The Sharks Weigh in on 'a Business vs. a Product' and How to Tell the Difference
Grow Your Business, Not Your Inbox
One big difference between the entrepreneurs who get deals on Shark Tank and those who leave empty-handed reflects the difference between creating a product and building an actual business. The four businesses pitched Friday on Episode Nine demonstrated that a good idea isn’t always enough to build a good business.
In some cases, a niche product or service simply doesn’t offer enough potential profit to attract a shark’s investment of time and money. In others, the entrepreneur hasn’t fully developed a business concept.
1. Bursting the bubble on Bubble Soccer
The latter scenario was the case with the pitch from John Anthony Radosta of Advanced Sports Technology, who has also created the National Association of Bubble Soccer, a full-contact version of soccer where the players wear huge inflatable vinyl bubbles. Daymond John, Robert Herjavec and Mark Cuban pulled on the body-sized bubbles and were giddy with laughter as they knocked one another around, painlessly.
Radosta sought $160,000 for 10 percent of the business. But the sharks weren't thrilled with his business plan, which involved creating a league of teams (now in 39 cities) and renting the bubbles for use at parties. Radosta told the sharks he had a free cash flow of $80,000 on sales of $430,000, mostly from equipment, but that he also planned franchises and licensing deals.
His business models, however, were confusing, and the sharks saw no clear focus or path to profitability. “You’re all over the map,” Kevin O’Leary said. Added Herjavec: “The longer you talked, the more confusing it got. The longer you talked, the more business models you mentioned.”
Those comments didn't burst Radosta’s bubble, but they didn't give him a deal, either.
2. An appetite for Brazilian cheese bread
More successful was Brazi Bites, a naturally gluten-free version of Brazilian cheese bread pitched by Cameron MacMullin and Junea Rocha of Portland, who sought $200,000 for 10 percent of their business.
The bite-sized, round bread treats are made with tapioca flour and are sold frozen. Three pieces have 120 calories, and, apparently, a lot of flavor. The sharks loved them. Brazi Bites sold $600,000 of product last year and, its owners said, is on track to do $1 million this year. Distribution is up to 700 stores, which the two entrepreneurs signed up on their own; some Whole Foods markets are included.
The sharks went on a frenzy for Brazi Bites, with John offering $200,000 for 25 percent equity. Lori Grenier matched that offer and Kevin O’Leary cut the equity he'd require, first to 20 percent, then 15 percent. But the bidding stopped when MacMullin and Rocha mentioned that they held $200,000 in debt and had taken on a co-packer as a 50-50 investor.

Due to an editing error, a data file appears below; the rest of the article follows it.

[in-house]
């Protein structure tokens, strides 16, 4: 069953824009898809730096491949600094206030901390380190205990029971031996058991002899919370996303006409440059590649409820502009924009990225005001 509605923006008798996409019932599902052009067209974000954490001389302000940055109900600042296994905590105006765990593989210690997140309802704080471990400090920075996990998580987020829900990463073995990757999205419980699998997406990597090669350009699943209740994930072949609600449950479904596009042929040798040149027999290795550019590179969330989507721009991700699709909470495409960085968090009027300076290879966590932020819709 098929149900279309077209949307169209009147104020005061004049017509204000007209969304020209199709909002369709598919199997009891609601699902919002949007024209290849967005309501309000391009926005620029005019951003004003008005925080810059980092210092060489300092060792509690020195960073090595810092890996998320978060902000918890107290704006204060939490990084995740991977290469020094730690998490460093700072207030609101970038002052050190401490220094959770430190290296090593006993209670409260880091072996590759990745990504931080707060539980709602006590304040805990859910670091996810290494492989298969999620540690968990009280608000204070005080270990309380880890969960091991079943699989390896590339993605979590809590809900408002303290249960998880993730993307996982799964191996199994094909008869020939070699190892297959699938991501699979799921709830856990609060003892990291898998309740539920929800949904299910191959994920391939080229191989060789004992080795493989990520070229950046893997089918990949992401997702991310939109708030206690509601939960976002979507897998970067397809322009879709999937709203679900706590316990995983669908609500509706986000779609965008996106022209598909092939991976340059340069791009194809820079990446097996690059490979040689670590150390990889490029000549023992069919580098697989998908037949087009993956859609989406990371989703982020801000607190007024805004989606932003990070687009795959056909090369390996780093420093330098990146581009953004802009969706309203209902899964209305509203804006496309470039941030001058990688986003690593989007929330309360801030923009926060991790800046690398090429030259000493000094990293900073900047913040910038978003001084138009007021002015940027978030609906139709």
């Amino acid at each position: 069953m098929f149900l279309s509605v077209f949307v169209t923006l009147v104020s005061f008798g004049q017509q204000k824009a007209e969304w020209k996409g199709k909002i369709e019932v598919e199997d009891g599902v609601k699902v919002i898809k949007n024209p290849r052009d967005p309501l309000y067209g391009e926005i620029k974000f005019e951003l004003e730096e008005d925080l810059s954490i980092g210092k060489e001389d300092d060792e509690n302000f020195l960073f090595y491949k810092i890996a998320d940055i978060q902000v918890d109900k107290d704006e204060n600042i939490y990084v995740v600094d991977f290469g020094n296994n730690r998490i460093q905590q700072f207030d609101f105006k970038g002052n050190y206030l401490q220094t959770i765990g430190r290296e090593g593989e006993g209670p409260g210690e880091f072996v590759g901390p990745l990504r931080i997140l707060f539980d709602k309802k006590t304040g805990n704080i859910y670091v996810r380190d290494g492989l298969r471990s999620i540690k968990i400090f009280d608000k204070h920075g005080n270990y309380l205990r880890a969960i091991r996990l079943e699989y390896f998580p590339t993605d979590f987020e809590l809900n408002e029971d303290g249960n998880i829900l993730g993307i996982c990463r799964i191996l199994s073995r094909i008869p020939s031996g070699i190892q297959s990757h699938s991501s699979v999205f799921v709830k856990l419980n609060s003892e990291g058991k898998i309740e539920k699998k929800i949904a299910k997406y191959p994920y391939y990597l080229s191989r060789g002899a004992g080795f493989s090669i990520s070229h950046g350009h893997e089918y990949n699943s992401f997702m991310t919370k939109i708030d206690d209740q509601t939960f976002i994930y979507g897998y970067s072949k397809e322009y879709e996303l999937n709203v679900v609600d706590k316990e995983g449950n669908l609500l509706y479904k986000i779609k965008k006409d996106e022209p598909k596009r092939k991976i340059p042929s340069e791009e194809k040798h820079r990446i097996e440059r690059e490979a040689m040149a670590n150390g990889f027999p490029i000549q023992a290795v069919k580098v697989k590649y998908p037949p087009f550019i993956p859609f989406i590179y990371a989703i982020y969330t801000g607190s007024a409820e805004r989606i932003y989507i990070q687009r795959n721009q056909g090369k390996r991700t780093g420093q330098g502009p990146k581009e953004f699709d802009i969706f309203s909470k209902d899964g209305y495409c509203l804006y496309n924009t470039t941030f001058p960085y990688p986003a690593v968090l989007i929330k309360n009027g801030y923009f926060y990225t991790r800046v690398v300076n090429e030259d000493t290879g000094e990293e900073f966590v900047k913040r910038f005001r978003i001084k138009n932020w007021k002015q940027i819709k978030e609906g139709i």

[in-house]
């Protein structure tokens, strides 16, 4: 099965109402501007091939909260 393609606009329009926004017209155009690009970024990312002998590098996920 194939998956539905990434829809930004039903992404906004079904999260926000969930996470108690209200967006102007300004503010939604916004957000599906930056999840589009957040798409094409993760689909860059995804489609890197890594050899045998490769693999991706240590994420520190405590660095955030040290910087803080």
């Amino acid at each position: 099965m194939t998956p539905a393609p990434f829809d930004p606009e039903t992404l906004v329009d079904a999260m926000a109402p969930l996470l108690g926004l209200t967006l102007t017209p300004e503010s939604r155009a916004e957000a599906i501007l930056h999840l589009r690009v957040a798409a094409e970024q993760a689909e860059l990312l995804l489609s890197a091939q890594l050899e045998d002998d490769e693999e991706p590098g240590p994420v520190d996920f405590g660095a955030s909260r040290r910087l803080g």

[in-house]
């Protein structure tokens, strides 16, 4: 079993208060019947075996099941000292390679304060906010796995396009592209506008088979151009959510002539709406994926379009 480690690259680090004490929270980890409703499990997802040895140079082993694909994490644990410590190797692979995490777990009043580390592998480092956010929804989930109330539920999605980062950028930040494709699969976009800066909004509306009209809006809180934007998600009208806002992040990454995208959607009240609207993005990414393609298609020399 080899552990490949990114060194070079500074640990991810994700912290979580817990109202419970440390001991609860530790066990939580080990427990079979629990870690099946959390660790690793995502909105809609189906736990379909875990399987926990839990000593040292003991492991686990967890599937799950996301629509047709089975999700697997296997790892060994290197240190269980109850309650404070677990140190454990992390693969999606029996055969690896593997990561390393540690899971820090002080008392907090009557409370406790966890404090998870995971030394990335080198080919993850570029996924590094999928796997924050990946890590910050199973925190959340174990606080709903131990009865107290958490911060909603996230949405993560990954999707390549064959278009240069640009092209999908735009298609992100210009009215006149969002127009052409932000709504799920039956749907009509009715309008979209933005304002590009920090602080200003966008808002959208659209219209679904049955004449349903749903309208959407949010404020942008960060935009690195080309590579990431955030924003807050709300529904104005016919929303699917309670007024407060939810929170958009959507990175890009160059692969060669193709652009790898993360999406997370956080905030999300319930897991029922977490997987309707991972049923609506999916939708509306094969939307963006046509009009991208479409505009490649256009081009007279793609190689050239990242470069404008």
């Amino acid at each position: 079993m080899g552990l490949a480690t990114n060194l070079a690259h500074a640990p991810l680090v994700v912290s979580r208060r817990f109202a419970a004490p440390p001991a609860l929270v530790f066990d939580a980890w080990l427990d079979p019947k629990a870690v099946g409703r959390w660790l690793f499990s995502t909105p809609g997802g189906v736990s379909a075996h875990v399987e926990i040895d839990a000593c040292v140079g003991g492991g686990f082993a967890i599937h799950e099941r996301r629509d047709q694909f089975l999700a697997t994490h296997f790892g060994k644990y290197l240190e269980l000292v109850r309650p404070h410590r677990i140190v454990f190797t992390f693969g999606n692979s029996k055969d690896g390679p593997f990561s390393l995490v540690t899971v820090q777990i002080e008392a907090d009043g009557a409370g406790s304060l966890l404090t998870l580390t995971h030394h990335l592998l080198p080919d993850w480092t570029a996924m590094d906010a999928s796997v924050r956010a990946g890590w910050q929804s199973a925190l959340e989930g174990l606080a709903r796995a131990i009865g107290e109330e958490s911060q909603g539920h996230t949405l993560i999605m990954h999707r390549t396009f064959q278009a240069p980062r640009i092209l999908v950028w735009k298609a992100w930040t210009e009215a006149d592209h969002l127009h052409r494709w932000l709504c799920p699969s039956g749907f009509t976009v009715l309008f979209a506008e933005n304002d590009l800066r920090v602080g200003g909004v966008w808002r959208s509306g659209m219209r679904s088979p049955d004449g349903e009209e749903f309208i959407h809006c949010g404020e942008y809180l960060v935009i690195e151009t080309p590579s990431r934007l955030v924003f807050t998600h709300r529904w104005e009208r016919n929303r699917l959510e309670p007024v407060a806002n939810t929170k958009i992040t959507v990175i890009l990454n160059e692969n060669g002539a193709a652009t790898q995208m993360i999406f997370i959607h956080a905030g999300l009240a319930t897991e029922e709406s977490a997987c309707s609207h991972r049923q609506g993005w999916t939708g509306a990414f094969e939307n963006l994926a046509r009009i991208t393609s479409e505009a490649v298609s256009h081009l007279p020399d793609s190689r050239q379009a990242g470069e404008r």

That left several of the sharks with little appetite for the deal because of the lowered equity they'd get. “When you’ve already given away half the company to someone else, that makes it hard to negotiate,” Grenier said.
Ultimately, after more haggling, Grenier dropped her equity demand to 18 percent. MacMullin and Rocha countered by offering 15 percent, and they split the difference, at 16.5 percent.
3. Kiddie artwork as a t-shirt business
Another real business -- in the Sharks' estimation -- was Umano, a fashion brand that aims to make a positive social impact by donating backpacks of school supplies from each sale of Umano t-shirts, which feature artwork drawn by schoolchildren worldwide. Brothers Jonathan and Alex Torrey sought $150,000 for 15 percent of the company.
The shirts sell for $48, and cost $7-plus, with the added cost of $4 for each donated backpack. The children who supply the “curated” artwork for the designs get no money, an omission that raised a concern about child labor. The brothers said they'd sold $106,000 worth of goods last year and were on track to do $250,000 this year. The shirts are sold online and at Bloomingdale’s, a fact that truly impressed the sharks.
Grenier offered $150,000 for 25 percent equity, while John, who made his fortune with his clothing line, Fubu, wanted 33.3 percent equity for the same investment, noting, “I bring a different skill set.” Cuban, meanwhile, offered to take just 20 percent of the company and partner with another shark. While Grenier accepted, John did not, saying, “I have no need for non-clothing individuals in my deal.”
The brothers took the joint offer from Cuban and Grenier.
4. Making sure socks don't wander
Last up was SockTABs, another product that seemed like a dubious business prospect. Created by Glen and Tracie Burress, SockTABs attach to individual socks and can be linked together to keep the socks from separating and getting lost in the laundry.
The Burresses said they'd sold $20,000 worth of SockTABs in six months, online and through retailers in their hometown of Rockford, Illinois. The cost is $1.25 for a package of 24, which sells for $4.99. The couple sought $50,000 for 20 percent of the business.
But that business is only a part-time effort: Glen Burress is a successful surgeon, while Tracie Burress is a high-earning pharmaceutical representative. However, Tracie is a very enthusiastic, committed entrepreneur who wants to make SockTABs a go.
Still, O’Leary was concerned that she could never replace her sales salary by going full time into the business, while the other sharks simply passed.
Grenier explained that she works with a similar product already and would have a conflict of interest, while John, who’s invested in Bombas socks, noted that, “Losing socks is where we make our business!”
Then . . . a sudden change of heart: As the Burresses turned to leave, John suddenly offered $50,000 for 30 percent of the company, contingent on approval from his partners at Bombas. Suddenly, SockTABs had a chance for a long-term connection, for both its socks and its founders.